Mersey Tobeatic Research Institute (MTRI)

Characterizing Eastern Wood-Pewee habitat on working lands in Kespukwitk

Caleb Gibbons1 and Cindy Staicer1

1Biology Department, Dalhousie University, Halifax, NS


Silviculture is one of the factors likely contributing to population declines in SAR forest birds, including the Eastern Wood-Pewee (EAWP; Contopus virens). Habitat stewardship for EAWP in Kespukwitk requires detailed knowledge of the species’ breeding habitat and its distribution across the landscape. To address the lack of quantitative habitat data for EAWP in our working forests, detailed field surveys were conducted August-September 2021 at 34 sites (15 on Crown lands and 19 on private woodlands) in Kespukwitk where EAWP were documented singing between 2020-2021. Survey plots were 50 m-radius circles that included 5 prism plots and one FEC plot. Sites were mature upland forest, with an average canopy height >16 m. Overall, basal areas of the two most dominant species, white pine and red maple, were similar, though red spruce, balsam fir and hemlock contributed to volumes of softwood being twice that of hardwood. The most common FEC Vegetation Type was Spruce-Pine and the most common Soil Types were ST9 and ST5. Average canopy closure was 66%, suggesting small, scattered gaps are important and that creating small canopy gaps should benefit this SAR. Our results will be used to update the BMPs for Forestry in Nova Scotia, which are based on information from other regions. EAWP habitat in Kespukwitk is more coniferous than reported for other regions. A comparison of field data with the NS Forest Inventory Data (FID) showed that the two data sets were largely congruent, suggesting that the FID should be useful for modeling EAWP habitat in Kespukwitk.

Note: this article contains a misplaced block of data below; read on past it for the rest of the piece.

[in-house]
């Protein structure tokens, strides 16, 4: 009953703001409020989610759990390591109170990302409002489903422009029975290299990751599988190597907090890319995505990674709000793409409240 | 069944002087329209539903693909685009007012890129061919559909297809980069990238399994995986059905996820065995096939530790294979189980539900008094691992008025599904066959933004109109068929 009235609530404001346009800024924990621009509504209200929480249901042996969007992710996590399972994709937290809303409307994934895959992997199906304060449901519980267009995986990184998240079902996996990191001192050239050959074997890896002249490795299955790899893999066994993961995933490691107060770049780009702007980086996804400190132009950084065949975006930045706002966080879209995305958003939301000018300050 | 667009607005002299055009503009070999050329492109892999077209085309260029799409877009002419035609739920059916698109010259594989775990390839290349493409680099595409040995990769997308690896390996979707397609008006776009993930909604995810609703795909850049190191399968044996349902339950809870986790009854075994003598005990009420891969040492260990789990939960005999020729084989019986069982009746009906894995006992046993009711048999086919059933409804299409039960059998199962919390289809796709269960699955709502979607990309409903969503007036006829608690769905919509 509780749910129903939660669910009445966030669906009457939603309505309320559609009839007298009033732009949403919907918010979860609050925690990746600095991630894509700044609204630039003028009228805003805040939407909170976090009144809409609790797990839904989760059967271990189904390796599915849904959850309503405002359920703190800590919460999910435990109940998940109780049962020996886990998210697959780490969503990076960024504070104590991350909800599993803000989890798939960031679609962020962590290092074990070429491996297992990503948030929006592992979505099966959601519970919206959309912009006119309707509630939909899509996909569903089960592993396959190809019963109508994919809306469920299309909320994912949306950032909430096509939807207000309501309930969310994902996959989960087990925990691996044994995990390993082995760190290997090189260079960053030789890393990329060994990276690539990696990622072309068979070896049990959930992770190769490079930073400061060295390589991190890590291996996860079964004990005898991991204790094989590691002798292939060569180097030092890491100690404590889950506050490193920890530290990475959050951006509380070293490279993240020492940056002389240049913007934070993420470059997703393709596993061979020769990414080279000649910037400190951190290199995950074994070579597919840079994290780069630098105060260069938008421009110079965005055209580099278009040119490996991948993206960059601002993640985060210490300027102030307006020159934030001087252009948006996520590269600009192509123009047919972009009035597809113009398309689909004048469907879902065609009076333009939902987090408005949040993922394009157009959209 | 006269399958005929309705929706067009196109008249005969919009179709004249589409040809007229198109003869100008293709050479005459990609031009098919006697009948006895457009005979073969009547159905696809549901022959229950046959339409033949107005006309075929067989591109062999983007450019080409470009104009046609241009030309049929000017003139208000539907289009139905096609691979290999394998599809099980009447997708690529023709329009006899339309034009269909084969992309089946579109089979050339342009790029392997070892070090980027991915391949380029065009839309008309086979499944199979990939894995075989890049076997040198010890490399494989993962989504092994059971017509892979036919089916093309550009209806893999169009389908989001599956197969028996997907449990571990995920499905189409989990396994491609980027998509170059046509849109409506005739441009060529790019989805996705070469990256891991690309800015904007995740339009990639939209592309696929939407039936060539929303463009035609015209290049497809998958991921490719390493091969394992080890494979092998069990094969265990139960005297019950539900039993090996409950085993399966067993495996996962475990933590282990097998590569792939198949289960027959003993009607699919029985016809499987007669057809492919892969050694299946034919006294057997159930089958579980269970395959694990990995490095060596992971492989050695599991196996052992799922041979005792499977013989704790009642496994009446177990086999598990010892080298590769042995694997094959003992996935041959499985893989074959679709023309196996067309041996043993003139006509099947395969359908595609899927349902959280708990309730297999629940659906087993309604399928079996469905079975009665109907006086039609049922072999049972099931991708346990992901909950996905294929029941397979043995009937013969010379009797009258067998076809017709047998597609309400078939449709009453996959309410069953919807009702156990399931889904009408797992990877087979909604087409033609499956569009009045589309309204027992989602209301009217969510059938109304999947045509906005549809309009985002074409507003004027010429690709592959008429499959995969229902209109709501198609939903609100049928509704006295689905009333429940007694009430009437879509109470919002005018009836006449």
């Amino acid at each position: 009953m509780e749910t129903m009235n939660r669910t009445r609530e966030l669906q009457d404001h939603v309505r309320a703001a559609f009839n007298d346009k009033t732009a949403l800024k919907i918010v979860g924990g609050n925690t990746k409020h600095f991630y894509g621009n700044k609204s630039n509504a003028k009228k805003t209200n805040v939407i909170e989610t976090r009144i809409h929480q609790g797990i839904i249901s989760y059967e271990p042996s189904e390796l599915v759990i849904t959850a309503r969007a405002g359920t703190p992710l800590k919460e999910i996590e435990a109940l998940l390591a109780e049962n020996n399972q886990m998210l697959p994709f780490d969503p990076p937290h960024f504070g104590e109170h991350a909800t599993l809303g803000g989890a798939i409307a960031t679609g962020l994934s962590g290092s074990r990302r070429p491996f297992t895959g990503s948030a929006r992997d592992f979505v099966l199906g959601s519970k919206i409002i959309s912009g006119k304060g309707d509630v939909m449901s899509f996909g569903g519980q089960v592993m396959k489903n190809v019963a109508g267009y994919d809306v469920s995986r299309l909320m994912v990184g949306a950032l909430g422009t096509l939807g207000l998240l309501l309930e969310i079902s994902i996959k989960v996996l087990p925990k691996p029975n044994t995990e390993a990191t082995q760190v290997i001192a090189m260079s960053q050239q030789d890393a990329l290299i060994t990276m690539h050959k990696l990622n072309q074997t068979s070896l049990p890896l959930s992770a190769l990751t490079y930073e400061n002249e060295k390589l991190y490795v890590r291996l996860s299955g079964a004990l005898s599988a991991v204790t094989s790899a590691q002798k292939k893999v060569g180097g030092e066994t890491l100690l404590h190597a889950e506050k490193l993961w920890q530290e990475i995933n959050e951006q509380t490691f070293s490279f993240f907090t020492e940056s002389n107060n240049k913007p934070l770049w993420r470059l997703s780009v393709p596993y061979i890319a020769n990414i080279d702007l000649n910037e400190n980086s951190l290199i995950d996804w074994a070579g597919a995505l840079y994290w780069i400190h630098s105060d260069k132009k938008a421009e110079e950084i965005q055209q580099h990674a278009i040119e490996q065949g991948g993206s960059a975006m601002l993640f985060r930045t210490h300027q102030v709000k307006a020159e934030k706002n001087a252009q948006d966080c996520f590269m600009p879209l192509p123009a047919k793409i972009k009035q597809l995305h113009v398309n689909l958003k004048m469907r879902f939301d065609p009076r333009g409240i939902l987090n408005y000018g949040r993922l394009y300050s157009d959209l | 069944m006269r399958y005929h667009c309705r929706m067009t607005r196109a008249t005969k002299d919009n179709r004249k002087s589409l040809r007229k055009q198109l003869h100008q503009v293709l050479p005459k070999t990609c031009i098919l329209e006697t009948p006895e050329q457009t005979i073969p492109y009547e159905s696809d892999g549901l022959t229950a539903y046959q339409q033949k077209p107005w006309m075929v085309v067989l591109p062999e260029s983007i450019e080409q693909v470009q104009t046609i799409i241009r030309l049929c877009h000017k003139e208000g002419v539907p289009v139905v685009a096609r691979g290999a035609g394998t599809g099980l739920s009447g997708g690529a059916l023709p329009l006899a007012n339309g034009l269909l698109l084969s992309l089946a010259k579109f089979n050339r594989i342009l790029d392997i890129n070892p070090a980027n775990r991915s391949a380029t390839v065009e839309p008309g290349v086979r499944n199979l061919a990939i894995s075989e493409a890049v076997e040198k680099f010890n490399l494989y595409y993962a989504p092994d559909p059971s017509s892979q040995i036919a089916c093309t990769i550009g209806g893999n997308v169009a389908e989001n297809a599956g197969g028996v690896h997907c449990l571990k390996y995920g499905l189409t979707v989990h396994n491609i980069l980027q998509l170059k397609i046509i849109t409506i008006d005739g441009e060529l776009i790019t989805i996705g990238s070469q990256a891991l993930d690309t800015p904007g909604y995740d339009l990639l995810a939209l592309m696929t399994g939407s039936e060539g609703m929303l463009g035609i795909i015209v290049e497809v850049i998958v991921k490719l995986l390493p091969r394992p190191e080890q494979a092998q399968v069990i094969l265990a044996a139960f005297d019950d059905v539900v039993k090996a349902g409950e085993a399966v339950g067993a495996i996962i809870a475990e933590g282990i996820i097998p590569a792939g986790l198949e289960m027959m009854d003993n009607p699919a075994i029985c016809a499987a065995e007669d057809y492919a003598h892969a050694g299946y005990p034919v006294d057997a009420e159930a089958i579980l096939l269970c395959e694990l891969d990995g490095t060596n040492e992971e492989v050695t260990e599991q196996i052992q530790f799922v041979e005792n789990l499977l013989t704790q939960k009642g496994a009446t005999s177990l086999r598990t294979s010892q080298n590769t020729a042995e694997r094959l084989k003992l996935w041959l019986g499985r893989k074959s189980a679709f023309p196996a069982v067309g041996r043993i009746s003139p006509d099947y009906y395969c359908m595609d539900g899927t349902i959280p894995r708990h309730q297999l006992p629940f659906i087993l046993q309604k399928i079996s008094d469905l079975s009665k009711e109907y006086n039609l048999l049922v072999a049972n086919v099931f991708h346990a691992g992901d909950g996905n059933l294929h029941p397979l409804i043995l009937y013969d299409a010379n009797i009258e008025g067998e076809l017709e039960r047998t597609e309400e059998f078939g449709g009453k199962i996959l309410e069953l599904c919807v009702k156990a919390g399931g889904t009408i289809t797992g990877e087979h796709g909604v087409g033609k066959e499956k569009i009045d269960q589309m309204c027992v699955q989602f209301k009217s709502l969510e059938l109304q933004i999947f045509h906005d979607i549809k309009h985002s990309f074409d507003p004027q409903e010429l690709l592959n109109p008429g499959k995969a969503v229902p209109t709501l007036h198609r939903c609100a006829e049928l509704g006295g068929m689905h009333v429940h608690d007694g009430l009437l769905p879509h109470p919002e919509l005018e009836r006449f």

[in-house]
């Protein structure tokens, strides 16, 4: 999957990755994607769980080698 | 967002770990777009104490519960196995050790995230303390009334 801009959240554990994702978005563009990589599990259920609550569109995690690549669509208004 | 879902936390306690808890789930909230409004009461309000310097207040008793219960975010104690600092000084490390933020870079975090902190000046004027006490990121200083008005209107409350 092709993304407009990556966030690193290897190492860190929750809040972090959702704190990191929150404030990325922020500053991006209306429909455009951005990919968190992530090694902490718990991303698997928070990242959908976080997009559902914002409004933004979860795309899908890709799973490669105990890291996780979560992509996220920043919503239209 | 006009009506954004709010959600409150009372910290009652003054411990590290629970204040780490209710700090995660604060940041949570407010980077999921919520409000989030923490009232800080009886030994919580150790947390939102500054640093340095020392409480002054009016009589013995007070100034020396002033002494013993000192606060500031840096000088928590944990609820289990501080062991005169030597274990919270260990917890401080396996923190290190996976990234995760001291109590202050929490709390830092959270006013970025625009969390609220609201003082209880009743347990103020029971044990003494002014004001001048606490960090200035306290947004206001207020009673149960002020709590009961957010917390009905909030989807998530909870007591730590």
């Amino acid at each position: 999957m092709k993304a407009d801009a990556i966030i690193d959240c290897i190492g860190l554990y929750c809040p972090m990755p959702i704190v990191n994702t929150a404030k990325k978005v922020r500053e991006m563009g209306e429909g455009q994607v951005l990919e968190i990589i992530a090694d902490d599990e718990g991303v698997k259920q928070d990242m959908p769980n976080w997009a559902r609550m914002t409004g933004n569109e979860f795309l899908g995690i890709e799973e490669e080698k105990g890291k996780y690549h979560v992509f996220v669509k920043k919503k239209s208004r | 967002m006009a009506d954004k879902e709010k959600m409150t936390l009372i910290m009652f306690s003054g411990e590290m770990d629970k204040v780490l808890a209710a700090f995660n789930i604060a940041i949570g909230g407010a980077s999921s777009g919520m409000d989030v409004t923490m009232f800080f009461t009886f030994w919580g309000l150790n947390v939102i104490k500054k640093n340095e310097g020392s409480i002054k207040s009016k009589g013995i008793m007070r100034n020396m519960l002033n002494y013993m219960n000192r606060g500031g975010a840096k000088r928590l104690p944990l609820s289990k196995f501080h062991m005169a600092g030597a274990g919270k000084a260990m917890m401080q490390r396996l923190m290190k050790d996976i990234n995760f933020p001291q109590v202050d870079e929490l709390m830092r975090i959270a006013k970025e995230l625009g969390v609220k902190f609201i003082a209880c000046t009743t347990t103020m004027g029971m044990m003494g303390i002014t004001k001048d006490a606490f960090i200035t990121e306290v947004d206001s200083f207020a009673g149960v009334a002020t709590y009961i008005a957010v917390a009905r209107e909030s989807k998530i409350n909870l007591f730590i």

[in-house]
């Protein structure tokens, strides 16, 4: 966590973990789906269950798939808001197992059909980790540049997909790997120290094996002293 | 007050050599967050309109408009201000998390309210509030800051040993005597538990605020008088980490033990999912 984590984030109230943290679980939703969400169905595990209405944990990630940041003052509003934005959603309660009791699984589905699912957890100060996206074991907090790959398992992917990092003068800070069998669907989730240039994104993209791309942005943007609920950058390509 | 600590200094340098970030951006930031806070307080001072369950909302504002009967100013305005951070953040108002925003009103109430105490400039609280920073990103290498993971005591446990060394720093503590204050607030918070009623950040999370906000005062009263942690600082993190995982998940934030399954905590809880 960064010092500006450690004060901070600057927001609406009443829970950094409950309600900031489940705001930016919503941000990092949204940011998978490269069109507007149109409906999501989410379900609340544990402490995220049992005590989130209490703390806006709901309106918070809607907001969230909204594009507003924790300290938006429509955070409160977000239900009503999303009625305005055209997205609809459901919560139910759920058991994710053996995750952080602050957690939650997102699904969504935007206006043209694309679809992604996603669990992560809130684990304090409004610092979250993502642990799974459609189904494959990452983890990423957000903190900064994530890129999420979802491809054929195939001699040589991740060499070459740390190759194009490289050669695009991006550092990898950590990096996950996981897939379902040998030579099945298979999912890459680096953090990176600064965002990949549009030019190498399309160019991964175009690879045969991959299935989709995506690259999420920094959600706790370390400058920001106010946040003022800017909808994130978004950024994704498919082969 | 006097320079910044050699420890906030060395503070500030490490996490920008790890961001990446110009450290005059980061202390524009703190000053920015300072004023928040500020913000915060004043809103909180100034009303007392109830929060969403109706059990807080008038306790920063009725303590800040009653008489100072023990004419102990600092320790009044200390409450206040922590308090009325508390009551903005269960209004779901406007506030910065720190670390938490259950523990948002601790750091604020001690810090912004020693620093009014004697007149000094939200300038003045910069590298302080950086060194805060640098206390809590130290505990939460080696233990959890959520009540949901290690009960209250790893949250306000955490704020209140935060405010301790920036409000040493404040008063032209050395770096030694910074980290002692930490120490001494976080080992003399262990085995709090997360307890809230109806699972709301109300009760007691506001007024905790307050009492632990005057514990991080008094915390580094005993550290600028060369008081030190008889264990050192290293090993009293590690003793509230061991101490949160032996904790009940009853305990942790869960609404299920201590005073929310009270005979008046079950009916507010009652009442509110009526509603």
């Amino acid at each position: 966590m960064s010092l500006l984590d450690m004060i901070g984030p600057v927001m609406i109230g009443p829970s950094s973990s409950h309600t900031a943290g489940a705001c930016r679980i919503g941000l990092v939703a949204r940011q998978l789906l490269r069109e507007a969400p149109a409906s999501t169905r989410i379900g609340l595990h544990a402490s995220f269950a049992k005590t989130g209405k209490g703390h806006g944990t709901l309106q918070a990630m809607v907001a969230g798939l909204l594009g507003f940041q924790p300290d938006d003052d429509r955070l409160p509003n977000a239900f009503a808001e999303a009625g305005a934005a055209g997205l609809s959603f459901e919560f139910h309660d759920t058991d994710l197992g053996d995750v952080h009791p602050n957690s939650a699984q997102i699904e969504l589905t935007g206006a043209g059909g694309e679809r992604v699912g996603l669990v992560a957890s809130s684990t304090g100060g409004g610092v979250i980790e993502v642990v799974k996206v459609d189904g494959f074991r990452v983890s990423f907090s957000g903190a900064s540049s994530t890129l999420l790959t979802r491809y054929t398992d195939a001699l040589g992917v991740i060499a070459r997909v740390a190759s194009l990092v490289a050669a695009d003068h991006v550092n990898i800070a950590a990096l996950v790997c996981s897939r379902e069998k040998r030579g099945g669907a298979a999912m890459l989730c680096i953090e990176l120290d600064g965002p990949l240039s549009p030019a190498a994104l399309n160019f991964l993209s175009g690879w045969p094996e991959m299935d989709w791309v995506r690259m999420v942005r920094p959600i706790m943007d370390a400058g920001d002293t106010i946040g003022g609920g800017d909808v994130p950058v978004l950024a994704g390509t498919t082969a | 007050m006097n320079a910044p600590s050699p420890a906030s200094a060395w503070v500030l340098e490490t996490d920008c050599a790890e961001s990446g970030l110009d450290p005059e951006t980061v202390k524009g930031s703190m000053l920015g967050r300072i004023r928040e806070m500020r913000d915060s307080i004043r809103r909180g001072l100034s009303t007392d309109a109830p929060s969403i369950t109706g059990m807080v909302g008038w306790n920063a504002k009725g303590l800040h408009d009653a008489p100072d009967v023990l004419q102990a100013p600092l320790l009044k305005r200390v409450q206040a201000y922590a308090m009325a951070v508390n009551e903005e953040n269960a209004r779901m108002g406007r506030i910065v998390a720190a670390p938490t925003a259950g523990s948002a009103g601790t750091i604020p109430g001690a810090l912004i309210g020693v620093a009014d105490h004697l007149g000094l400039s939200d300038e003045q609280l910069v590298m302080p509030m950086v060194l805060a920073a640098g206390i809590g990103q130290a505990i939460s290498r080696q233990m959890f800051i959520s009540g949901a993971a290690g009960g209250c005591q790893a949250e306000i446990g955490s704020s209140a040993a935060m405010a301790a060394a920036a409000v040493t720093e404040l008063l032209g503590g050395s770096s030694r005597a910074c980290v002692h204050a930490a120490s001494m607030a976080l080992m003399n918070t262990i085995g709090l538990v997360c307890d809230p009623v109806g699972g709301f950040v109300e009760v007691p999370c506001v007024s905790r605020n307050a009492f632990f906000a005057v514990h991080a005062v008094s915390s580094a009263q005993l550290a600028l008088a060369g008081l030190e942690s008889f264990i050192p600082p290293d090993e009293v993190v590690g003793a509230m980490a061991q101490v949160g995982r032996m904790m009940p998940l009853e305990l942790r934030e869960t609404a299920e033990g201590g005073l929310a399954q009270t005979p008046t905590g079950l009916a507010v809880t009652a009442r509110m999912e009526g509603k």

Keywords: SAR, Birds, Habitat, Forestry, Stewardship

Presentation type: poster


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